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Life story
February 6, 1940

This started out as a story about my Mom, but the events of life have a way of changing things.  It's venue today is to say Happy Birthday to my Father.  He joined my Mom on June 12, 2014.  This is the first birthday in my 56 yrs. that he hasn't been here to say happy birthday to.  The conscillation is that, this year, he's with Mom.  Though I think of you most every day, I'll be thinking even more tomorrow Dad.  This year . . . you finally got your wish.  I love you and miss you, more than you'll know.  I miss Mom, and most of all I miss Dan.  I hope you're all looking out for each other, most of all, that you're looking out for us here.
These months have been the worst imaginable, and have been the most difficult thing I've ever had to do.  I wonder if I will survive it.  Please do what you can to help us all get through it.  At the very least, make the pain ease up.  All my love, today, tomorrow, and forever.
January 1, 2008

My Mother worked hard all of her life.  After Petco, she worked in the housekeeping dept. at APD Hospital.  I can remember her telling me that "Janet ??" had hired her.  Mom worked there until her retirement juat about 20 years later.  By this time Dad had retired and somehow, we were finally able to talk her into do it.  Quite honestly, I have no doubt that she was already struggling a great deal with her illness. Though I don't remember if it had been diagnosed at that point.  I also know, being the tough person she was,  that even if she had been struggling she wouldn't have told anybody.  Except to say that she seemed to always be sick.  Mom seem to have struggled since Gram had died in 1988.  I think the shock of having seen what she did that day, never left her.  She always had non-specific, non-diagnosed issues - her head "feeling funny".  Never being able to get relief from medications because they always affected her adversely one way or the other.  It just seemed that she struggled for many years.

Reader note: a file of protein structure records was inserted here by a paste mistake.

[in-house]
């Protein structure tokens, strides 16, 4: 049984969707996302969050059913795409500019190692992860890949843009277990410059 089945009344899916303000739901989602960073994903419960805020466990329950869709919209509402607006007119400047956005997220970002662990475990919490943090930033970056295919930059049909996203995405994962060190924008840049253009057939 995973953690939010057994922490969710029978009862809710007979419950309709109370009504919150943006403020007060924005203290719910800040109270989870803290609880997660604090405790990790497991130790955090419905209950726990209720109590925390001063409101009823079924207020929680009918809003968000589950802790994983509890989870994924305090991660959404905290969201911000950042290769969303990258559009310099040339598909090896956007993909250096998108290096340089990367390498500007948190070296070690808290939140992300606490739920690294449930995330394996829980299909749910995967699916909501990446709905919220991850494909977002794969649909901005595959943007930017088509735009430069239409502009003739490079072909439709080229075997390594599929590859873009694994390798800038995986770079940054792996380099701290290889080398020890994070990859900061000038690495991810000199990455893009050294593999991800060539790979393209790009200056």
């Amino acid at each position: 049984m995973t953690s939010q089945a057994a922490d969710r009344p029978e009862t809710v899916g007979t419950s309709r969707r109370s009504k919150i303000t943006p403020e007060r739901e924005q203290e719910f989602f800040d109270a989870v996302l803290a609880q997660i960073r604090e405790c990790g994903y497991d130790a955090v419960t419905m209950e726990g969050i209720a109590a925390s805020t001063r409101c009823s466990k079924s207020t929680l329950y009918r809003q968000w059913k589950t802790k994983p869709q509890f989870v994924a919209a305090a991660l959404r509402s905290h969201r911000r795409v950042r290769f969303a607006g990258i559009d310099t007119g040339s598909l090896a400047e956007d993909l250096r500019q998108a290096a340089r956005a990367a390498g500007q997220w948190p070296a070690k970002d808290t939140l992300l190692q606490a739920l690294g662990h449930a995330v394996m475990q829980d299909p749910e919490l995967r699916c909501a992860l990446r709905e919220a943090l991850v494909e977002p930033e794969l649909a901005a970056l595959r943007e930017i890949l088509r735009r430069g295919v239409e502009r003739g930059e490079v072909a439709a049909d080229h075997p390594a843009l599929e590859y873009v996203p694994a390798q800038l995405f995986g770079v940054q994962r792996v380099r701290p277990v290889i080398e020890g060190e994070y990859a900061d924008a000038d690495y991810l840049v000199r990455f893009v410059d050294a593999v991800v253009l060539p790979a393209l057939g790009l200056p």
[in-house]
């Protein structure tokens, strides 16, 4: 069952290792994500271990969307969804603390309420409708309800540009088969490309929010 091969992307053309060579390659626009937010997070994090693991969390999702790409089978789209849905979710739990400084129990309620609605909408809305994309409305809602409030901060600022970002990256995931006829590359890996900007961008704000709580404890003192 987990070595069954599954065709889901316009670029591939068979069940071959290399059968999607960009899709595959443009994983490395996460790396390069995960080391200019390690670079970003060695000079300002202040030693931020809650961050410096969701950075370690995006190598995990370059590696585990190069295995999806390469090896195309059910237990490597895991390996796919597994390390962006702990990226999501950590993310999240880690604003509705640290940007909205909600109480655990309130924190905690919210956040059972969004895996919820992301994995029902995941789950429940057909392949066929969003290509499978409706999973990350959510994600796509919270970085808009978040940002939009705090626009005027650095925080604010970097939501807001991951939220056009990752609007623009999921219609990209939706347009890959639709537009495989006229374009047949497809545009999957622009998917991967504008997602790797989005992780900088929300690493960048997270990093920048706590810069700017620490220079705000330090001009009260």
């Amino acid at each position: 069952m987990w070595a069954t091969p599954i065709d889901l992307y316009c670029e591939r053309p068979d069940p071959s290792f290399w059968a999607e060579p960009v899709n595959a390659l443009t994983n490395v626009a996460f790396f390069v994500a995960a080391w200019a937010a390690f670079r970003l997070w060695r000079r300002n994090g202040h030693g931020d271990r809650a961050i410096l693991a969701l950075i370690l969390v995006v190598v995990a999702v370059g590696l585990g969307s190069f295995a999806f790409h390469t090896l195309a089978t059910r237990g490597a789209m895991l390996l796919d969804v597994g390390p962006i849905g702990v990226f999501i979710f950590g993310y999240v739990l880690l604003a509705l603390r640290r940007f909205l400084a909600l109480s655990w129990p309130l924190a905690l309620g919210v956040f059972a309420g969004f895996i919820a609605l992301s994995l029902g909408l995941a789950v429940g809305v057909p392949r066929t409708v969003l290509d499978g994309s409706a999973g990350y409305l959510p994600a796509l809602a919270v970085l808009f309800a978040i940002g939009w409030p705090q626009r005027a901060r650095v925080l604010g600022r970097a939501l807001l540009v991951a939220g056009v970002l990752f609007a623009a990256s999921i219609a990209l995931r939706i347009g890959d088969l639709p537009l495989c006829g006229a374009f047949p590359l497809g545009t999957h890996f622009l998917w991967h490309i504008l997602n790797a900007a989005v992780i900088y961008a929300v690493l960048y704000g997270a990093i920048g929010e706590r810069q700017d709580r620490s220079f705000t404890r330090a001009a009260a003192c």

I can remember my Mom working outside the house.  For many years - while at Petco, I can remember she went in very early in the morning, but was out of work by 1:00 in the afternoon. And, then she'd start right in with her "other" job.  The laundry, the clearning - cleaning never ended  I think she and her sister Pat became compulsive with clearning.  No doubt from growing up in a household with 9 people and a Mother who DIDN'T like to clean.  Even I can remember my Grandfather always being the one to clean - the linoleum literally worn out from the traffic and the constant sweeping with the broom.  Despite that, I can remember there were many fun-filled days/weekends in that house.  Despite the drinking, I think the rest of us survived because we were able to be together.  There were many weekends of horseshoes (during good weather or even a light rain).  Or sitting around inside with their damn cigarettes and beer.  Back then, kids "were seen, not heard" so we were shuttled off to the television or to play among ourselves.  It seemed like there was always one of the relatives (usually Pat or Del) lived upstairs, so, it was always family.  This continued on until after I was married - I have pictures of a huge game of tug-of-war on the front lawn. There were some many of us we were spreadd over to the neighbors lawn.  Probably, because molikely, the kids next door were also part of the tug-of-war.


<have to run and do some things, will pick up later>

January 1, 2008

Ann was born the eldest of 7 children on February 6, 1940.  She grew up in Lebanon, NH.  On November 10, 1956 she married her high school sweetheart, Clarence R. Tolbert.  On December 10, 1957 their eldest daughter, Marcia, was born.  Following,  on April 26, 1959, their son Stephen was born.  Their youngest child, Sandra, came along on July 7, 1963.


The years were spent working, scrimping, saving, raising not only her own children but many times also helping to raise younger brothers and sisters.  Many of those years were spent camping at either the Canaan Street Campground, or, the latter years at Mascoma Lake Campground. 


She  worked 20 years at the Petco Oil (Gas) station  located on the Miracle Mile in Lebanon.  Despite the cold, bitter days of winter, and the hot days of summer, and everything in between, she loved working their.  Though a very private person, she loved the interaction with people.  Though it's been 30-40 years, I can still remember the phone number - 448-9808 - because I would call her every day after school.  One of the stories she shared, and laughed about was the day a customer asked to have some dry gas put in his rig, I think a big truck. She said she popped the can open with one of the spouts you had to put on, tipped the can up and proceeded to drop the entire thing into his gas tank.  One can only imagine the look on her face realizing what she had done, and that there was no getting it back. She said she was more worried about it than the customer! 


(will write more later)

February 27, 2008